Dr. Roger Rollin
1930 - 2017
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Dr. Roger Rollin

Seneca, SC - Dr. Roger Best Rollin, 87, of Seneca, SC passed away peacefully at home with his wife, Lucy, by his side on Sunday, December 10, 2017. Roger was born on February 12, 1930, in McKeesport, PA, the only child of John William Rollin and Hazel Elizabeth (Best) Rollin. John Rollin was a man of humble beginnings who, as a child, went to work at a grocery store and soon became manager. John worked with his brothers in the family furniture business in Pittsburgh, PA and then bought the Metal Fixture Company himself. As a teenager, Roger worked at the office furniture and supply business after school, during holidays and summers. John's industry and perseverance (along with contributions from the family farm) enabled his family to weather the Great Depression relatively comfortably and imbued Roger with a formidable, enduring work ethic. Hazel Rollin was a homemaker whose love of family, dogs, and books profoundly influenced her son. She also wrote poetry and, as a teenager, daringly took a flight in a primitive World War I biplane from Bettis Field, adjacent to the Best family farm. When Roger's maternal uncle, Elmer Best, sold part of the property to create Pittsburgh's Allegheny County airport next to Bettis, already 'air-minded', Roger went "plane crazy"! Throughout his life, he loved everything about airplanes and watched, drew, read about, and flew in them. Unfortunately he was not physically qualified for military aviation, a career he yearned to pursue, but we are all richer for that goal change.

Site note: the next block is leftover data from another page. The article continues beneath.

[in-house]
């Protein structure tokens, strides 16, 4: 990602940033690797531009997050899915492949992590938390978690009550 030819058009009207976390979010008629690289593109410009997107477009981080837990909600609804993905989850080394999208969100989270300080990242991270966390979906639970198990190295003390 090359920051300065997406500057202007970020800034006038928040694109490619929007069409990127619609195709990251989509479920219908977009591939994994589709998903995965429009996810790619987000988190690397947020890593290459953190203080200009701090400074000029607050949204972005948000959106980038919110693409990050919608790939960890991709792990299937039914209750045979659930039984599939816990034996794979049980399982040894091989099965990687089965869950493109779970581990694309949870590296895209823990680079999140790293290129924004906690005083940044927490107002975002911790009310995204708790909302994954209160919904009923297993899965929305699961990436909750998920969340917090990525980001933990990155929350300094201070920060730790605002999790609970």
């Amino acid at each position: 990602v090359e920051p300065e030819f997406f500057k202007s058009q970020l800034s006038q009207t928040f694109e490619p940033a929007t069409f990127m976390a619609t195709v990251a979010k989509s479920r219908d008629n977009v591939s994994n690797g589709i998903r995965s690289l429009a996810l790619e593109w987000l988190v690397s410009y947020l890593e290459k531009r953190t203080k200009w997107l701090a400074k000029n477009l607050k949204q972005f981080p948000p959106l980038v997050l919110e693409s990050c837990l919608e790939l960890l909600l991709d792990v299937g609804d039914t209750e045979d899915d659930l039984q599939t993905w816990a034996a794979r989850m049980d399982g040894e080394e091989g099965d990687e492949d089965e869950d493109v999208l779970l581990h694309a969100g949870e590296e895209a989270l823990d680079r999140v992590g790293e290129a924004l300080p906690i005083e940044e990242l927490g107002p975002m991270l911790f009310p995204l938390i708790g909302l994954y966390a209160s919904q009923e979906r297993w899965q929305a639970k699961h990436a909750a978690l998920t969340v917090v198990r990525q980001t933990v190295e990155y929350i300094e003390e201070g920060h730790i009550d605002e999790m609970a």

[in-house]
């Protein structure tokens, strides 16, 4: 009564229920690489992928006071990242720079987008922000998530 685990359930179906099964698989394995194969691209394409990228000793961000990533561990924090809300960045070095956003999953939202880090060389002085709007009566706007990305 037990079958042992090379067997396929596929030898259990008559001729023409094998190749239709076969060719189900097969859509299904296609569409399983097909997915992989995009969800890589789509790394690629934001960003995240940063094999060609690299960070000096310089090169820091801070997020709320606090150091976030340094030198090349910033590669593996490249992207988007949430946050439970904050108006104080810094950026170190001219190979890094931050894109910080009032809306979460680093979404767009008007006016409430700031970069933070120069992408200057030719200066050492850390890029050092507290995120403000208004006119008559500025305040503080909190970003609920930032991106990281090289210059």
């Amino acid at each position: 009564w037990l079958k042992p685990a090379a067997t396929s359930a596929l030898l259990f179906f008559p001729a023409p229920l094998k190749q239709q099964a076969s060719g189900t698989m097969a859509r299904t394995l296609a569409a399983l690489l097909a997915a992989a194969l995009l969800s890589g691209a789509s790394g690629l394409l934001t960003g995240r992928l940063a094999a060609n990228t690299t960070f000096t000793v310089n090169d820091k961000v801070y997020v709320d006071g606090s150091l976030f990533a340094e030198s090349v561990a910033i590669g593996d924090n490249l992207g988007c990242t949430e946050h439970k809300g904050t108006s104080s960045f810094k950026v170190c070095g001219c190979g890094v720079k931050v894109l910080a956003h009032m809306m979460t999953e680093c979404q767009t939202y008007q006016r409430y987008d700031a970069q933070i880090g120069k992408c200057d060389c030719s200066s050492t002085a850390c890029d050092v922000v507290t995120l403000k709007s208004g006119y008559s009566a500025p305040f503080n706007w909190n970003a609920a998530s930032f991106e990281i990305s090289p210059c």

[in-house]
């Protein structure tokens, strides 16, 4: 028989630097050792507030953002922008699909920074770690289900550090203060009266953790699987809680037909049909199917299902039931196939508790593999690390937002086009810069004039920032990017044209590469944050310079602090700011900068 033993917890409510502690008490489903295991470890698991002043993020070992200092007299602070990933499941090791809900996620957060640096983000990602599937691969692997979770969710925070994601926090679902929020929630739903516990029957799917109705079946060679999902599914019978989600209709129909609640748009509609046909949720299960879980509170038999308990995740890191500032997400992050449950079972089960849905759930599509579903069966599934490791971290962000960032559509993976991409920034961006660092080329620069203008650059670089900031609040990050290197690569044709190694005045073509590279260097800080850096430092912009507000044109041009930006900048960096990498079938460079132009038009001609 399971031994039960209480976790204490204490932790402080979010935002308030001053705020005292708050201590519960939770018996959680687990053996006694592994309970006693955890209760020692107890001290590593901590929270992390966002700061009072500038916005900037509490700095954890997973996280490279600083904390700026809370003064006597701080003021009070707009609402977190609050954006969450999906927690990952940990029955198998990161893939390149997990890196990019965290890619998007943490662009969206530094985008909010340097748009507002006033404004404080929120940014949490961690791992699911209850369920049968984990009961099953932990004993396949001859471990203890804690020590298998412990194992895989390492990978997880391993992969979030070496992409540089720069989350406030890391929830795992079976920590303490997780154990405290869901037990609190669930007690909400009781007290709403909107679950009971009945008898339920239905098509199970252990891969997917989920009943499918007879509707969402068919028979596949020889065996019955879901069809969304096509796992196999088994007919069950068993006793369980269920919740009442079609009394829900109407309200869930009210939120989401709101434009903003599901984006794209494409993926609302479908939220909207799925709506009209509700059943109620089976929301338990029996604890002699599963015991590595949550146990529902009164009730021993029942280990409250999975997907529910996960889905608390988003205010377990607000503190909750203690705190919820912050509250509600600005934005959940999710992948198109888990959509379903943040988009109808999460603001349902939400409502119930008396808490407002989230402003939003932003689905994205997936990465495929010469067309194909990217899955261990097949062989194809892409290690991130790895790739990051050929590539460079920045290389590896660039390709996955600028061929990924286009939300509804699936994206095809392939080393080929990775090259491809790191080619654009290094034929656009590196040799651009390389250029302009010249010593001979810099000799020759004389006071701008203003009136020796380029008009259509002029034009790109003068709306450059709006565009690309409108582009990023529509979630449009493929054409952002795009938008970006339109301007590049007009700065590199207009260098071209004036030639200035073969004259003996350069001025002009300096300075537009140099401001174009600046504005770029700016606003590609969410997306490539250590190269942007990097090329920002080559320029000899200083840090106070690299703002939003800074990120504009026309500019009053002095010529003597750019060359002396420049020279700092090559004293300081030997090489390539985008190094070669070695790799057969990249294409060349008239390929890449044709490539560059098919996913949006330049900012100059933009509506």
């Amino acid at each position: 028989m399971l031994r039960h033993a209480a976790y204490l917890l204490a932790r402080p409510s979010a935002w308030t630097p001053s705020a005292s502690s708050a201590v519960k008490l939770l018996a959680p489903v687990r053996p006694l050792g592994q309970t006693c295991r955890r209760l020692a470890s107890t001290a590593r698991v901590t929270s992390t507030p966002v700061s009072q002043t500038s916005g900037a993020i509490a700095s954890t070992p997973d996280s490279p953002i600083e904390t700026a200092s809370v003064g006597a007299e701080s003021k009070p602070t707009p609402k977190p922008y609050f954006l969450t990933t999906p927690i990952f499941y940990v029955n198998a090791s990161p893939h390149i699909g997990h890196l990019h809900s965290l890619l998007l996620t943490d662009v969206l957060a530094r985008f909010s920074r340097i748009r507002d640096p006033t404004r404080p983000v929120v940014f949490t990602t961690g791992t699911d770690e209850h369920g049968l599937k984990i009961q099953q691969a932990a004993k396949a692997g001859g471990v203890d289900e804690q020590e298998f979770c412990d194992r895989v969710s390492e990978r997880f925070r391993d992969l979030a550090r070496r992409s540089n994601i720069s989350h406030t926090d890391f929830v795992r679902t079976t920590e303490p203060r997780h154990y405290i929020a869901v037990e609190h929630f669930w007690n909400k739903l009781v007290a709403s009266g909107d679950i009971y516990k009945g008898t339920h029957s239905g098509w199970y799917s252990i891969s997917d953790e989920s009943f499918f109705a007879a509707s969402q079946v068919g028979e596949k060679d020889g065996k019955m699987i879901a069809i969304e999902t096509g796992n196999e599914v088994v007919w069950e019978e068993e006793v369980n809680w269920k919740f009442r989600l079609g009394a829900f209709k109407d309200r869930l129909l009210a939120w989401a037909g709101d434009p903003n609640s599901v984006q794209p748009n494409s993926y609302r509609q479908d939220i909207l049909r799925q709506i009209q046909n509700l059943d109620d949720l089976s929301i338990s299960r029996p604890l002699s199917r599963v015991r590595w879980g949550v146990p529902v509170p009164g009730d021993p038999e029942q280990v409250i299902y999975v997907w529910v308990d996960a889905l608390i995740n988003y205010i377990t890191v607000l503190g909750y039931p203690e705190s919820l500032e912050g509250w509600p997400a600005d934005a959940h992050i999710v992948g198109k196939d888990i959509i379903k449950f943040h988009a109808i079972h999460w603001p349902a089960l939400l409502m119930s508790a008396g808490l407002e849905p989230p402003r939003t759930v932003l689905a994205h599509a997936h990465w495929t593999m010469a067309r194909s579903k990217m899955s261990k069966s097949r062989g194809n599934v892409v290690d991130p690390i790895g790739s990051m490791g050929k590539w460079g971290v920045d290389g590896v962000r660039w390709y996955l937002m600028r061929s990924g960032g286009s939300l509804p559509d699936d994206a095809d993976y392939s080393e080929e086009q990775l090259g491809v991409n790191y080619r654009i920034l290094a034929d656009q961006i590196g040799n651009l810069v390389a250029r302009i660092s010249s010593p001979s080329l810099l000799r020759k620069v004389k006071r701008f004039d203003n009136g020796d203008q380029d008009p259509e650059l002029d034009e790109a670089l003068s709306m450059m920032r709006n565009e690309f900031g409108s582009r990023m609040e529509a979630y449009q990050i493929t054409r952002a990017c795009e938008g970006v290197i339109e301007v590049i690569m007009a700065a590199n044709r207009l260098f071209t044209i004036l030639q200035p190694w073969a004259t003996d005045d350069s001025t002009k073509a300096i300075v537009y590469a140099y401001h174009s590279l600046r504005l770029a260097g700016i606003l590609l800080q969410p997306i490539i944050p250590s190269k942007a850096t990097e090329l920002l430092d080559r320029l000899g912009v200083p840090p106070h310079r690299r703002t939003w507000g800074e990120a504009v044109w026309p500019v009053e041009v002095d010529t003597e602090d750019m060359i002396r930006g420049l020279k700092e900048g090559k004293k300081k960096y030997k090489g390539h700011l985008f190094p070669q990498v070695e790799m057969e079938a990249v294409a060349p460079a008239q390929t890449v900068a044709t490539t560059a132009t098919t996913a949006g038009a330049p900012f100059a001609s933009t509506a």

Roger was raised in the Pittsburgh area and had fond memories of days in McKeesport, Port Vue, and Brookline, surrounded by family, with evenings spent listening to their favorite radio programs. On visits to the Best farm Roger enjoyed their clay tennis court, surely the genesis of his other lifelong passion for racquet sports. Roger attended local schools, graduating from South Hills High School in 1948. Four years later he graduated magna cum laude from Washington and Jefferson College, Phi Beta Kappa, earning a BA with honors in English and Philosophy. Accepted into Harvard Law School, Roger instead volunteered for the US Army, counting on the GI Bill to further his education, on his own terms. Roger met Marian Margaret Plants at a dance in Washington, PA, and they were married on December 19, 1952 in the Presidio Chapel in Monterey, CA where Roger was learning Russian and French at the Army Language School. Roger was ordered to Europe, though the Army allowed him a brief sojourn in Virginia, where Marian gave birth to their son, Bruce Geoffrey Rollin. Later in 1954, the young family was stationed in Austria and then transferred to Germany where Roger, an Army Security Agency corporal, served as a translator intercepting Soviet military transmissions. In Bad Aibling, Roger and Marian formed fast (and lifelong) friendships with their landlady, Frau Ploss, and her two children, Walter and Irmi. Accepted into Yale University, Roger was granted an early release, and an honorable discharge, from military service to begin the 1955 fall semester on time. The move to New Haven, CT meant holidays in Pittsburgh while Roger earned his MA (1957) and PhD (1960) in 17th Century English Literature. Their daughter, Lisa Ann Rollin, was born in CT. Roger's doctoral thesis on Robert Herrick was published in 1966.